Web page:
Who among the two in the above scenario will have a clear thought process for studying further rather than study to fend for the family?

    On Pursuing Higher studies, Dogma, Paternal Education

    Higher studies, a show biz. in one word.
    What accounts to higher studies in India, is directly proportional to the trend in the incoming salary. The thought process is investment to reap benefit, not education. Sheep culture is highly prevalent in our Country which can easily be seen by observing the ration of students appearing for an exam to the ratio of students qualifying
    To be honest a majority of the children don't understand what occupation really are and how their studies will influence them, they just know the terminology per say but not about the profile. All their efforts go into keeping their parents happy for the time being and that is where the cause of unemployment originates. Yes, I said unemployment!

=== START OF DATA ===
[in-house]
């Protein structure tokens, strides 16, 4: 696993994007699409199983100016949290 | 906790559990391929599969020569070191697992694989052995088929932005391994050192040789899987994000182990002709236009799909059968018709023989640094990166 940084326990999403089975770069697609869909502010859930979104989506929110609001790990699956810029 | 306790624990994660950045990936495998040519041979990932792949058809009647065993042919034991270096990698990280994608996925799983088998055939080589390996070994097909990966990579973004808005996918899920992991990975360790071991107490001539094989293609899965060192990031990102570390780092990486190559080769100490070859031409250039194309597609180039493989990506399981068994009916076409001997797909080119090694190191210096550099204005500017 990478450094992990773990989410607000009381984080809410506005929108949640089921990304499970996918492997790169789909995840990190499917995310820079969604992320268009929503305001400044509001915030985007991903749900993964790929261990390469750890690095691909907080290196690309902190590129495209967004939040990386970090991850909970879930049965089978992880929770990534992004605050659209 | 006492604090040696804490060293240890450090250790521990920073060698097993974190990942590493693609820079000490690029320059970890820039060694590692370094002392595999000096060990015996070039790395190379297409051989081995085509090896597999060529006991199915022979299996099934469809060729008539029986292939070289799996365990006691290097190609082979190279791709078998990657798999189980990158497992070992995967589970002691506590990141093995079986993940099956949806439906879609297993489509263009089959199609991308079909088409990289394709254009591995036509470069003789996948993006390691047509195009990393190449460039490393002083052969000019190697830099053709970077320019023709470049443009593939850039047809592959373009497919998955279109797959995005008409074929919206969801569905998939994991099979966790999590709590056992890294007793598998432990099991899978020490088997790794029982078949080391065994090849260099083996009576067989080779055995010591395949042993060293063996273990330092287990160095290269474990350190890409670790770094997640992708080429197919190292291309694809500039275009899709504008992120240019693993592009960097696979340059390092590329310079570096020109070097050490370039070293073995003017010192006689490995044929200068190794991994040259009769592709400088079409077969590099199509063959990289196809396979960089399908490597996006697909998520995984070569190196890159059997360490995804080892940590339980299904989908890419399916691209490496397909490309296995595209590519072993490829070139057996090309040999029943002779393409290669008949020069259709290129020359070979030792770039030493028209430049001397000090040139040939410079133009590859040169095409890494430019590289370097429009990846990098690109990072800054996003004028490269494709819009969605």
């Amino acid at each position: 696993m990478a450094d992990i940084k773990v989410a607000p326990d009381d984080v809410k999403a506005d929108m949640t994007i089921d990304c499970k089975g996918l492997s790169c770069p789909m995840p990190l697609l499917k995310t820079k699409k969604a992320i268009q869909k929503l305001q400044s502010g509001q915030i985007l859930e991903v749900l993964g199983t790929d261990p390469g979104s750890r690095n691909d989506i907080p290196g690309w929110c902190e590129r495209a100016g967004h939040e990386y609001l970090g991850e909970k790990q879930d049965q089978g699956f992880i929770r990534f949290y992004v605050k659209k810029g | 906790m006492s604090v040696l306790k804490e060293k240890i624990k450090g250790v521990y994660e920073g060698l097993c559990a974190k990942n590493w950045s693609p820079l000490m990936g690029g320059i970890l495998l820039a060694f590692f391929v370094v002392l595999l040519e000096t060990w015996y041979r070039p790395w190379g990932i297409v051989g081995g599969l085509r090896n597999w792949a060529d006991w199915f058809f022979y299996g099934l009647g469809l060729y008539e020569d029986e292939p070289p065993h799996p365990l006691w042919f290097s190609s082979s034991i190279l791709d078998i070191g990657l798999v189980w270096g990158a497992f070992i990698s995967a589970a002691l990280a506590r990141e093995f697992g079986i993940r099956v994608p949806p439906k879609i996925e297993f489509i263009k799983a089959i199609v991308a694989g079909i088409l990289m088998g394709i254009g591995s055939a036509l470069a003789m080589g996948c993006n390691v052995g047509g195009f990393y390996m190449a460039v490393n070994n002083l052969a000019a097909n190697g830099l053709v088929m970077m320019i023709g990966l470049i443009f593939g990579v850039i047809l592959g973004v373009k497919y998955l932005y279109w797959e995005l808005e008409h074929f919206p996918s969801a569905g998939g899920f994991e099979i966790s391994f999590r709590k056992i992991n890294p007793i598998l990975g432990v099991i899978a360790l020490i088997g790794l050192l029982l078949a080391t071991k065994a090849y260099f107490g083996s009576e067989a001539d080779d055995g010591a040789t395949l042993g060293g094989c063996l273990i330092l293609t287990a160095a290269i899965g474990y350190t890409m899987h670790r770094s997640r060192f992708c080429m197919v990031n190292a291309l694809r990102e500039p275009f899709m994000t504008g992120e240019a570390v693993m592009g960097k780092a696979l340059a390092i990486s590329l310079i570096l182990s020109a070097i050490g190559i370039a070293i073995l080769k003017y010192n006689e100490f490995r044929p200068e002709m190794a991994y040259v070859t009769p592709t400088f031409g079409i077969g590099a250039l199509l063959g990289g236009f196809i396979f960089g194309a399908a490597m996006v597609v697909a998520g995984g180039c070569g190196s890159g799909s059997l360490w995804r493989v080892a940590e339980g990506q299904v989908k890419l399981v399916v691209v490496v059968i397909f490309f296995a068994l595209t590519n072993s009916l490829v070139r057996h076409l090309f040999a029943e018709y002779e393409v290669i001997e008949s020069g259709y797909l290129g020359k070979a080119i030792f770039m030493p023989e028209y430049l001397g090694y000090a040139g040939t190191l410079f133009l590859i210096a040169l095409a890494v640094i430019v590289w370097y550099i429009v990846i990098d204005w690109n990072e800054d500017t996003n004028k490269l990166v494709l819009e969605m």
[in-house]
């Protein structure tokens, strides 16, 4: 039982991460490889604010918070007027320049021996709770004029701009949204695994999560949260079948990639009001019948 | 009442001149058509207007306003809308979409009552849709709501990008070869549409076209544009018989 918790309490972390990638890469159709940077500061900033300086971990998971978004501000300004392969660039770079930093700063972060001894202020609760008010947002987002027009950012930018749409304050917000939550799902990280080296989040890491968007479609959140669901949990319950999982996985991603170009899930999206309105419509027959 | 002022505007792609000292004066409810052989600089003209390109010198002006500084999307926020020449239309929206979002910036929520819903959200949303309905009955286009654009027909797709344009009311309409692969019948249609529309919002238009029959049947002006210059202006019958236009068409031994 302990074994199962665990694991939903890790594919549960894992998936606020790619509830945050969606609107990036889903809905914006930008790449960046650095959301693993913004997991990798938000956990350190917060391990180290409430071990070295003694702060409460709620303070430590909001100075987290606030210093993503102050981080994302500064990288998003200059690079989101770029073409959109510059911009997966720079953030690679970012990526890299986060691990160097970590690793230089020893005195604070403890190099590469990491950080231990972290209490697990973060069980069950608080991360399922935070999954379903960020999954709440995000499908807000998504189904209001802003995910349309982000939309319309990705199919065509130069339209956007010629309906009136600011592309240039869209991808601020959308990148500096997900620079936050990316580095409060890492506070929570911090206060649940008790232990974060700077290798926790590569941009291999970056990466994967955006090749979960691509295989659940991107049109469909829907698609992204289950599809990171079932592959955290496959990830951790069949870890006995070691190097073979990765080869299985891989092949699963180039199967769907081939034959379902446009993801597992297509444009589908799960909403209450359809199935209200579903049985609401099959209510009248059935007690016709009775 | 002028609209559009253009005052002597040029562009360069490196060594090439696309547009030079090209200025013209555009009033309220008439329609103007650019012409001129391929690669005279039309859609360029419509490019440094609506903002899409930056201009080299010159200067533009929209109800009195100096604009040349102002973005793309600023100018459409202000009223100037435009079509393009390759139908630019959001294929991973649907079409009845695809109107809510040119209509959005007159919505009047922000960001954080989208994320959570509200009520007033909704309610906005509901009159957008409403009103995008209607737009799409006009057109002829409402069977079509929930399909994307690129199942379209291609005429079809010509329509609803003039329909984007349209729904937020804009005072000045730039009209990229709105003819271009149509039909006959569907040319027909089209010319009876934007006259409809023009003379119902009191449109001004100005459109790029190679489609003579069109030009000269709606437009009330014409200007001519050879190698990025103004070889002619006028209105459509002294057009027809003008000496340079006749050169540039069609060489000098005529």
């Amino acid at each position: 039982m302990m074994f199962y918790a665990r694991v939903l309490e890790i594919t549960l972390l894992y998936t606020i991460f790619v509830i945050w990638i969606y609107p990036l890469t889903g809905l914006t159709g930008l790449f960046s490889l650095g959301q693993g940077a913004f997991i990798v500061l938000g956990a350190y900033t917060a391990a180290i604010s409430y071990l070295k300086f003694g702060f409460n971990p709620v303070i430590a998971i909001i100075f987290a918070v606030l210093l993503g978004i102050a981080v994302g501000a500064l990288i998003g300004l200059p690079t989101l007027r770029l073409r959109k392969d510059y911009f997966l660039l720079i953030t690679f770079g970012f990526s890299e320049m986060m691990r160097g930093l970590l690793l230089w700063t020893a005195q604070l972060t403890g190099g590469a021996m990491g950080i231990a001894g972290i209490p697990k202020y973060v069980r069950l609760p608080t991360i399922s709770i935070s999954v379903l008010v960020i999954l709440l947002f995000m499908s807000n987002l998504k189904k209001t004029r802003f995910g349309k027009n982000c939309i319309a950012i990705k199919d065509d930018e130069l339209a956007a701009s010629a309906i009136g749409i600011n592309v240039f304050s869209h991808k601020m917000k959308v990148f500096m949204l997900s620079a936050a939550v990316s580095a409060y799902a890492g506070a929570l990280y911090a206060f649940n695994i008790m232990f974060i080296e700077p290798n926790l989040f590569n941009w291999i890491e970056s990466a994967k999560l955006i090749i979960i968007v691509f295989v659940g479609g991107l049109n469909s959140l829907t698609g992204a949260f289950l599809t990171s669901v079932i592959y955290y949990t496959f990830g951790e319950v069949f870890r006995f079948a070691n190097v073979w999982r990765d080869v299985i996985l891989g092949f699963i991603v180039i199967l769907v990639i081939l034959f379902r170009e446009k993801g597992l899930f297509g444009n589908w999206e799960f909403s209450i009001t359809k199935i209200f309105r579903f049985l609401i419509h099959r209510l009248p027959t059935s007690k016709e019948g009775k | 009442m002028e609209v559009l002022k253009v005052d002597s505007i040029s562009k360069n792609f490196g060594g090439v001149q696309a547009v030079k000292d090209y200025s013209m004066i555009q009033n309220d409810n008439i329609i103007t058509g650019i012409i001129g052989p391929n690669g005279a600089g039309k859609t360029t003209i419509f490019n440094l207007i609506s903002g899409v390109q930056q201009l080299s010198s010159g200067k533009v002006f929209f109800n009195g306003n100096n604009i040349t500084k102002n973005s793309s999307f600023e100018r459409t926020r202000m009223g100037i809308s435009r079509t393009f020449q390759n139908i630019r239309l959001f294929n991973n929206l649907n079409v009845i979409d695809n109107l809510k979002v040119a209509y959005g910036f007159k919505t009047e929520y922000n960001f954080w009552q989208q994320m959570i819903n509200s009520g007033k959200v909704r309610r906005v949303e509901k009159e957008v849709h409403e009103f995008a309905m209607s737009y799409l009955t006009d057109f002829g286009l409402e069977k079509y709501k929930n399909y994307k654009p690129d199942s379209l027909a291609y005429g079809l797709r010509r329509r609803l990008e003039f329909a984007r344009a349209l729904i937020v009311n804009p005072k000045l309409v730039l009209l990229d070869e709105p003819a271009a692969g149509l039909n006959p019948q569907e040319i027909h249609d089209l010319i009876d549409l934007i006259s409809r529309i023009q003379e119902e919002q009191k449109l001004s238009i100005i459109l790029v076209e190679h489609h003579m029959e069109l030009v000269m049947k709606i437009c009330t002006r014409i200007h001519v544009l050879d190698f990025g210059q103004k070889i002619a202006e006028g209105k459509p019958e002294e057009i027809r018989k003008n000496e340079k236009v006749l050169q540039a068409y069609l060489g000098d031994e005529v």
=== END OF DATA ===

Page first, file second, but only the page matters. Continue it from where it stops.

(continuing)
Parents are one generation behind their children, the work culture leaps a para-dime in that generation gap. Generally, the assumption is good marks, good college implies a good job, which now is for a fact not so true.Here I appreciate the concept of entrepreneurship which build a person bottom up. This thoughts should be inculcated in children to feel self sufficient rather than rely on emotions. I know this sounds difficult but it actually is as simple as giving the child a responsibility so as to make him/her feel important. "Who did not want to be an adult as a child?"
    The concept of entrepreneurship here breaks the pattern of good marks, good college and actually make people think of ways to progress in life and its sets of ups and downs.

    Another possible solution for a proper child education is to actually invest time in educating parents regarding their responsibilities. Be parents educated or uneducated, they need to know what possibilities will their child have in future as jobs. What is trending in jobs or what value which subject will impart on a child future, be it Computer science, Music, Philosophy, economics whatever.